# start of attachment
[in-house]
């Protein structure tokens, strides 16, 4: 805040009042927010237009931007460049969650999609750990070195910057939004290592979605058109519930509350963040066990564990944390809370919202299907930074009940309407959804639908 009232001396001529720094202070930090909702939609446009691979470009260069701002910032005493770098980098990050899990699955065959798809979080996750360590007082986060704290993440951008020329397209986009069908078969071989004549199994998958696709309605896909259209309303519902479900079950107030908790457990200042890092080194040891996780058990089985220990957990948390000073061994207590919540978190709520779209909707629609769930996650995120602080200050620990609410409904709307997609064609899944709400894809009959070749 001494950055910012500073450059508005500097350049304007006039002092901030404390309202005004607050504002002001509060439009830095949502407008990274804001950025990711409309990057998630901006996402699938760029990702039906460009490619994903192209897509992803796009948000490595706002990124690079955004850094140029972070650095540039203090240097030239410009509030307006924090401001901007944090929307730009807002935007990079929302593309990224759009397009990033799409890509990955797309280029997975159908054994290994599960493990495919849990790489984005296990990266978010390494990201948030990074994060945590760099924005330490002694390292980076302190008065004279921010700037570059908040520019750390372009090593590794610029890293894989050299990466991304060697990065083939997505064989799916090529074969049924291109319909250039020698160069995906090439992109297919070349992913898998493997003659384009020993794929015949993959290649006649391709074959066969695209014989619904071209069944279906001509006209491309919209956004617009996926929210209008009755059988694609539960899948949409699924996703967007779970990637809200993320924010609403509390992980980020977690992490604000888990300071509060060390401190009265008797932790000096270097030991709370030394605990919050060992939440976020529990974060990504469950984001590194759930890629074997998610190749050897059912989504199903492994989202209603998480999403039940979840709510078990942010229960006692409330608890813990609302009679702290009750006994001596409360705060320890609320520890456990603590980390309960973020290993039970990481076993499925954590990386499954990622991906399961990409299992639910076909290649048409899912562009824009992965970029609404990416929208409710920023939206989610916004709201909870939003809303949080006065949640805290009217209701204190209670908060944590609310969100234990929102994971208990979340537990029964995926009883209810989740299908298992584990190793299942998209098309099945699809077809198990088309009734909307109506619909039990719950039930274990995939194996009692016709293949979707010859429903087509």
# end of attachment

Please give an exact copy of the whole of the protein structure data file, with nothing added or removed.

[in-house]
């Protein structure tokens, strides 16, 4: 805040009042927010237009931007460049969650999609750990070195910057939004290592979605058109519930509350963040066990564990944390809370919202299907930074009940309407959804639908 009232001396001529720094202070930090909702939609446009691979470009260069701002910032005493770098980098990050899990699955065959798809979080996750360590007082986060704290993440951008020329397209986009069908078969071989004549199994998958696709309605896909259209309303519902479900079950107030908790457990200042890092080194040891996780058990089985220990957990948390000073061994207590919540978190709520779209909707629609769930996650995120602080200050620990609410409904709307997609064609899944709400894809009959070749 001494950055910012500073450059508005500097350049304007006039002092901030404390309202005004607050504002002001509060439009830095949502407008990274804001950025990711409309990057998630901006996402699938760029990702039906460009490619994903192209897509992803796009948000490595706002990124690079955004850094140029972070650095540039203090240097030239410009509030307006924090401001901007944090929307730009807002935007990079929302593309990224759009397009990033799409890509990955797309280029997975159908054994290994599960493990495919849990790489984005296990990266978010390494990201948030990074994060945590760099924005330490002694390292980076302190008065004279921010700037570059908040520019750390372009090593590794610029890293894989050299990466991304060697990065083939997505064989799916090529074969049924291109319909250039020698160069995906090439992109297919070349992913898998493997003659384009020993794929015949993959290649006649391709074959066969695209014989619904071209069944279906001509006209491309919209956004617009996926929210209008009755059988694609539960899948949409699924996703967007779970990637809200993320924010609403509390992980980020977690992490604000888990300071509060060390401190009265008797932790000096270097030991709370030394605990919050060992939440976020529990974060990504469950984001590194759930890629074997998610190749050897059912989504199903492994989202209603998480999403039940979840709510078990942010229960006692409330608890813990609302009679702290009750006994001596409360705060320890609320520890456990603590980390309960973020290993039970990481076993499925954590990386499954990622991906399961990409299992639910076909290649048409899912562009824009992965970029609404990416929208409710920023939206989610916004709201909870939003809303949080006065949640805290009217209701204190209670908060944590609310969100234990929102994971208990979340537990029964995926009883209810989740299908298992584990190793299942998209098309099945699809077809198990088309009734909307109506619909039990719950039930274990995939194996009692016709293949979707010859429903087509």